If you put your decorations up before Thanksgiving you may tend toward “showy” publicity and reporting.  You likely prefer events to one-on-one meetings.  You might use a power point presentation for a 10 minute talk and use long paragraphs in your reports.  You may be partial to promotional items and not so partial to statistics and outcomes.   None of this is bad – or good.  What is important is that you take into account your personality when you plan and execute your publicity plans and reporting.

If you always put your decorations up at the same time every year you probably like structure.  As far as publicity you either don’t want to do it because it seems so ambiguous and not easily measured or you have a real plan and you work that plan and you are not happy when something gets you off that plan.  Structure is a good thing and having a plan is essential to promotion but that plan should have room for occasional adjustments.  Structure can be a real asset in reporting as long you focus on measurements and outcomes.

If you leave your decorations up longer than twelve days after Christmas then you are either lazy or you have a hard time letting go.  Either one will get you in trouble if you treat publicity and reporting in the same way.   If you are lazy about promotion or reporting it will hurt your organization.  If you hold onto a promotion activity or plan when it no longer serves a purpose or it has become non-effective, you may as well not be doing publicity and promotion and save your money and effort.  If you are still doing reporting the way you did it ten years ago, you may not be meeting the expectation of your board, funders and partners.  Now if you say your decorations are still up because you are too busy to take them down – well that’s another problem.  If you feel the same way about publicity and reporting then you are cheating your organization out of possible clients and jeopardizing funding.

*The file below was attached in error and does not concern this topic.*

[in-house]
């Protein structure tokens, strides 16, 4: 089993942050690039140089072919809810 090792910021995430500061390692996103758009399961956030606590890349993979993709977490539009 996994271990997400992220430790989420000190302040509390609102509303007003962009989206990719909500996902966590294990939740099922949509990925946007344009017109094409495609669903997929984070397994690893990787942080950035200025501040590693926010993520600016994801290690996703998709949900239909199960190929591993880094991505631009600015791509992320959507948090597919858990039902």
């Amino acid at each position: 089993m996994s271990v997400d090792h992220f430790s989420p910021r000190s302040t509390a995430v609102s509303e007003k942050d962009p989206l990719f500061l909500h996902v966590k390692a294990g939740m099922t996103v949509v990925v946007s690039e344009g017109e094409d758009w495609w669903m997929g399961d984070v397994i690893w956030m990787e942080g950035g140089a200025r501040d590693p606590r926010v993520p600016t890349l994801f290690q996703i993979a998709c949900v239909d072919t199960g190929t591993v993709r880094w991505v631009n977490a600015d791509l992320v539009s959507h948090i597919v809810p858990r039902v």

Now for those of you who say, “I don’t even bother with decorations!”  Not only are you a scrooge, you probably have stubbornly not seen the purpose of publicity and think it is fluff, just like decorations.  Even more risky, you may be jeopardizing current or future funding if you do not do a good job with reporting.

If you put your decorations up just a day or two before the holiday and then leave them up for weeks after the holiday you may be a procrastinator, not a believer in planning or just have bad timing.  If last minute is a way of life for you, you need to be sure you truly know and understand the needs of your partners and funders; otherwise you could lose them.  If you try to make up for being late by going overboard (providing lots of flowery information, profuse apologies or lengthy explanations) you may want to rethink that “I don’t need no stinking plan” attitude.

What are my decoration habits?  My husband and I put ours up about two weeks before Christmas and then take them down the day after Christmas.  Do I think this is the way everyone should do it?  No, but this is the way that works for my husband and I – it suits our personalities.   We are kind of “everything in its own time” people.   And by the way, I put up a few decorations for Valentines Day, Easter, Halloween and Thanksgiving, ‘cause that suits my personality, too.